Friday, 9 August 2019


Venus, also known as the Evening Star or the Morning Star, depending on its position in the sky and its relationship to setting or rising sun. As one of the brightest objects in the sky, Venus has been a major fixture in human culture for as long as records have existed. It has been made sacred to gods of many cultures, and has been a prime inspiration for writers and poets. Venus was the first planet to have its motions plotted across the sky, as early as the second millennium BC, and was a prime target for early interplanetary exploration as the closest planet to Earth (as much as 261 million kilometres far - that's very far!).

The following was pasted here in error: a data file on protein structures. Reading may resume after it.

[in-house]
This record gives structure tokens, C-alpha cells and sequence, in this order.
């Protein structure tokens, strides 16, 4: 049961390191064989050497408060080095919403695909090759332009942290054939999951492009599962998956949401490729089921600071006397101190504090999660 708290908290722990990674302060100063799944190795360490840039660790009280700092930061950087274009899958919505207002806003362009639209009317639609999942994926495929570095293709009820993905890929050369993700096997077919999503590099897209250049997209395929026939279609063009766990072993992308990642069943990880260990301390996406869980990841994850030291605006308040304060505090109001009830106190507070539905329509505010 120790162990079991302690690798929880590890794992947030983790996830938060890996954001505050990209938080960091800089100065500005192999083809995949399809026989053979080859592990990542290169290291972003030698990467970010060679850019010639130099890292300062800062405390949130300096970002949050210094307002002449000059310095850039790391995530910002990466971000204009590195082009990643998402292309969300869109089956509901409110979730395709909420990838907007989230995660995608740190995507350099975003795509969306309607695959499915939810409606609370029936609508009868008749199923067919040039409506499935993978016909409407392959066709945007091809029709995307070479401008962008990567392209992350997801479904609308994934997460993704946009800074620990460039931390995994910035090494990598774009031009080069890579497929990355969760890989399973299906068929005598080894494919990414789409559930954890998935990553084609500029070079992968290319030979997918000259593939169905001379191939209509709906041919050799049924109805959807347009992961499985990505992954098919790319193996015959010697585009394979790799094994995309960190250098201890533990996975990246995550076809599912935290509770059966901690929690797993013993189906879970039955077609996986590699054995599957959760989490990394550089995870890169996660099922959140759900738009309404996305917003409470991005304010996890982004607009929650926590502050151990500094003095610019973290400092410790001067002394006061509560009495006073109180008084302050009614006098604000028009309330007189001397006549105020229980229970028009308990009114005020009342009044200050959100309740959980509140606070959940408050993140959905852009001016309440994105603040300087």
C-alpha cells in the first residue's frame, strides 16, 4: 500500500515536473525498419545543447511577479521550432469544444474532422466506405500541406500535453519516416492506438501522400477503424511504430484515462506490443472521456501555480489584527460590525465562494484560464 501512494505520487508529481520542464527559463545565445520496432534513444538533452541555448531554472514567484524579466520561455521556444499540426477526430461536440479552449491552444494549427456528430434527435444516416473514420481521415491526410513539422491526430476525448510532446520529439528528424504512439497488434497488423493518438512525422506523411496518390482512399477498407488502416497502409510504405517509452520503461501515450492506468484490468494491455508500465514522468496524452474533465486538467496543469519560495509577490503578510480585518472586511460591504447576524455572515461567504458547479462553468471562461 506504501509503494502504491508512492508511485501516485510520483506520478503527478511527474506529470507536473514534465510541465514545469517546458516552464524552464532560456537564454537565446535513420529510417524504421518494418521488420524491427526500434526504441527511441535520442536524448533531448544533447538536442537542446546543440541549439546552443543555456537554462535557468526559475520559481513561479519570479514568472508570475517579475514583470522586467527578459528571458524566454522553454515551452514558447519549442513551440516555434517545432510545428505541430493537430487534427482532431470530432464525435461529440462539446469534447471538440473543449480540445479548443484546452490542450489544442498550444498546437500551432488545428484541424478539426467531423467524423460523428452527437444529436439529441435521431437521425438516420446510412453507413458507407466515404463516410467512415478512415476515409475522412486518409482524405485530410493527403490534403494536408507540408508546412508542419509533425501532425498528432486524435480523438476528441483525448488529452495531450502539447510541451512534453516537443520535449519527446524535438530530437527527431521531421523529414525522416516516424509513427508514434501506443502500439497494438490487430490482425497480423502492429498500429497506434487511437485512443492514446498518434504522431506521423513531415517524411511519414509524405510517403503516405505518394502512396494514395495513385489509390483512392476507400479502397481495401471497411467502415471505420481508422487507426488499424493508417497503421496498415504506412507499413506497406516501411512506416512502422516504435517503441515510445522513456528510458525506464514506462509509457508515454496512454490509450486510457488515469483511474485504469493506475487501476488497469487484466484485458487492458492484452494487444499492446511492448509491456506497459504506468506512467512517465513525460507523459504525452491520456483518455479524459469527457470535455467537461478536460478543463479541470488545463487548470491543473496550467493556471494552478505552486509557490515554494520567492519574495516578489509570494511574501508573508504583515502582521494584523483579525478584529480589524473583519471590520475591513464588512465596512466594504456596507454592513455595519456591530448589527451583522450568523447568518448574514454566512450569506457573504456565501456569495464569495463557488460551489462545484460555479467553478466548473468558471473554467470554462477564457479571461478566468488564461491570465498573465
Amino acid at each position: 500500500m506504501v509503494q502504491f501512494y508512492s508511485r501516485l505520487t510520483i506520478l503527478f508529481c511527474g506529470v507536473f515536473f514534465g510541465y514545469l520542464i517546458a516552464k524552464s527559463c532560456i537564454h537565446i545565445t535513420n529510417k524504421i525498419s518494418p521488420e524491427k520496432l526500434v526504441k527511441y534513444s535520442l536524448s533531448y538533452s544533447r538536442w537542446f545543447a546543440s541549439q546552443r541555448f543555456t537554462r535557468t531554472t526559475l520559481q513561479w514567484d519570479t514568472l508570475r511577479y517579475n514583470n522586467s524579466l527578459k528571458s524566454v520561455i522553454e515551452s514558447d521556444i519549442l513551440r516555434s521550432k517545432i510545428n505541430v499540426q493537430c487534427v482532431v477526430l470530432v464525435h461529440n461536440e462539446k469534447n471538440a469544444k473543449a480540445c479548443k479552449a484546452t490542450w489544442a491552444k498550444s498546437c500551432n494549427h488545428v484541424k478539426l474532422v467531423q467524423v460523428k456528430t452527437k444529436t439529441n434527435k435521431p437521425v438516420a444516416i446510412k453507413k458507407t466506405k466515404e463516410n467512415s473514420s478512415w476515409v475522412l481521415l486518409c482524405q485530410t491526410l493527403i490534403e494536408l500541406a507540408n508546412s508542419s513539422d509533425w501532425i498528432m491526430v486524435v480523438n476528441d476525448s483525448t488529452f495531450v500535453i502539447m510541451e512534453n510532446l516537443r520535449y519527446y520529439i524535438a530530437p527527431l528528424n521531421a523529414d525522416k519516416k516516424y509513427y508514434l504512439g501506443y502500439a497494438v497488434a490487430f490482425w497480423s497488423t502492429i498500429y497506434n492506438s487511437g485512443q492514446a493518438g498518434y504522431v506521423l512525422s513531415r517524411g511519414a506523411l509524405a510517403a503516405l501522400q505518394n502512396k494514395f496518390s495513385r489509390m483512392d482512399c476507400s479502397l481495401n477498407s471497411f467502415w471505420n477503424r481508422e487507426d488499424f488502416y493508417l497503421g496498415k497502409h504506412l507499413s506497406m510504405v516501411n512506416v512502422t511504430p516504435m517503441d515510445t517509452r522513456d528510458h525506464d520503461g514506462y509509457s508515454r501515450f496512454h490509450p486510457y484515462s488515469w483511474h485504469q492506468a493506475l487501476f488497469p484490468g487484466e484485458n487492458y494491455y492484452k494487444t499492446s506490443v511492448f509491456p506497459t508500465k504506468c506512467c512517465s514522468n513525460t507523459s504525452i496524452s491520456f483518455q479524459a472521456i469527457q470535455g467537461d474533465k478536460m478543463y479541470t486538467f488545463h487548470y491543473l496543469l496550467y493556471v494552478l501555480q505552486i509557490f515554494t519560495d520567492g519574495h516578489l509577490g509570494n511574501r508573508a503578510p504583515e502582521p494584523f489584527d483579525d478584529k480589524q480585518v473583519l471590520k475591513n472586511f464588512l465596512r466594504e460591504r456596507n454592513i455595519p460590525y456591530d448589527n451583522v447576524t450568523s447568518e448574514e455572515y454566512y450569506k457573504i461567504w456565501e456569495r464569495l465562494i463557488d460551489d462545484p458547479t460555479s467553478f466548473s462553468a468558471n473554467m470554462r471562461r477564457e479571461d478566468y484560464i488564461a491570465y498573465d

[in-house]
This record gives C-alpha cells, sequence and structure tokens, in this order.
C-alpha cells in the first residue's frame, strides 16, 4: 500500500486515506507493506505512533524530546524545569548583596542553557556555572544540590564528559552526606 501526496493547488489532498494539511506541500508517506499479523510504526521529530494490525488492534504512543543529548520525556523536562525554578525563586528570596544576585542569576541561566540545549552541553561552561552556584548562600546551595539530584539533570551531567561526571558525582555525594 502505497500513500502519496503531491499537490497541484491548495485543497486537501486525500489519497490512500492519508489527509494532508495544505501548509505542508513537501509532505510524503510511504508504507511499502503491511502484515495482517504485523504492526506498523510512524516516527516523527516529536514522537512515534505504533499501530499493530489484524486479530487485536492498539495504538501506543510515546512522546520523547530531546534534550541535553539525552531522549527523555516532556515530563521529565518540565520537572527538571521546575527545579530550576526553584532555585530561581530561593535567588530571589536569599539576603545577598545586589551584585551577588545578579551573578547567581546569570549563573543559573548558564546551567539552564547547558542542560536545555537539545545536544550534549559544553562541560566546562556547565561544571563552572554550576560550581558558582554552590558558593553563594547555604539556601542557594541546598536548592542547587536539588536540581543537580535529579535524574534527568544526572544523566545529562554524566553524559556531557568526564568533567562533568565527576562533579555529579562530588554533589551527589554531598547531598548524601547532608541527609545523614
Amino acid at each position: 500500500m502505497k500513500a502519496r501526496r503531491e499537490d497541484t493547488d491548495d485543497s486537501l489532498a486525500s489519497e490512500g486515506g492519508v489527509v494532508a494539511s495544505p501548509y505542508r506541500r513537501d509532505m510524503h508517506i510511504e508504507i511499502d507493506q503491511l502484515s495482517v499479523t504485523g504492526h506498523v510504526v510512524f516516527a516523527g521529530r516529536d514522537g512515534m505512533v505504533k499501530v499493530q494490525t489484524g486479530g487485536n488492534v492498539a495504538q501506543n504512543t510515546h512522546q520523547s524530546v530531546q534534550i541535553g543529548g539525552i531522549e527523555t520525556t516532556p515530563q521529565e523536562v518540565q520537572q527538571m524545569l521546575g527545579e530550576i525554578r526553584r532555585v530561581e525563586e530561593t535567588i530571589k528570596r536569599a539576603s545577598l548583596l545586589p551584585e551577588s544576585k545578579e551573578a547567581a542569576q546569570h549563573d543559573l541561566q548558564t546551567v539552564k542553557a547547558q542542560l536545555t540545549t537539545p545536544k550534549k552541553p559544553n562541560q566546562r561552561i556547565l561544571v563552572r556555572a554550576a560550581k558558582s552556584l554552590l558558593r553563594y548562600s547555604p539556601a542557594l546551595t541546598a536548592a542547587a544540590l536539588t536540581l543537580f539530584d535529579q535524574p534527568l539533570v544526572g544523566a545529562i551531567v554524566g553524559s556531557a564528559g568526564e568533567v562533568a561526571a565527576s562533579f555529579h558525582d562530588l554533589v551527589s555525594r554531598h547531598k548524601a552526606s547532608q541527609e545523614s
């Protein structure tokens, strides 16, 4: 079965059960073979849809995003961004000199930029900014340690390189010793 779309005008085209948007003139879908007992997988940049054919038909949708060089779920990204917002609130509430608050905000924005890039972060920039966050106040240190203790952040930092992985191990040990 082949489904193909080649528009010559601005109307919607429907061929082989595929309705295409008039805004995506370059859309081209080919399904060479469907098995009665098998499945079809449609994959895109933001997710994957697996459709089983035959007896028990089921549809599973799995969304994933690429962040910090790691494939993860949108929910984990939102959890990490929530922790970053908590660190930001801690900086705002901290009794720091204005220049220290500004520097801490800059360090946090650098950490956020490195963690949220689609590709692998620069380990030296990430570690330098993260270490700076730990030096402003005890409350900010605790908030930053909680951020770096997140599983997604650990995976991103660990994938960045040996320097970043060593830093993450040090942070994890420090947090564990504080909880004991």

It was the first planet beyond Earth visited by a spacecraft (Mariner 2) in 1962, and the first to be successfully landed on (by Venera 7) in 1970. Venus's thick clouds render observation of its surface impossible in visible light, and the first detailed maps did not emerge until the arrival of the Magellan orbiter in 1991. Plans have been proposed for rovers or more complex missions, but they are hindered by Venus's extremely hostile surface conditions, exacerbated by a runaway greenhouse gas effect that have raised surface temperatures enough to melt lead metal.

This post is part of the Skywatch Friday meme.

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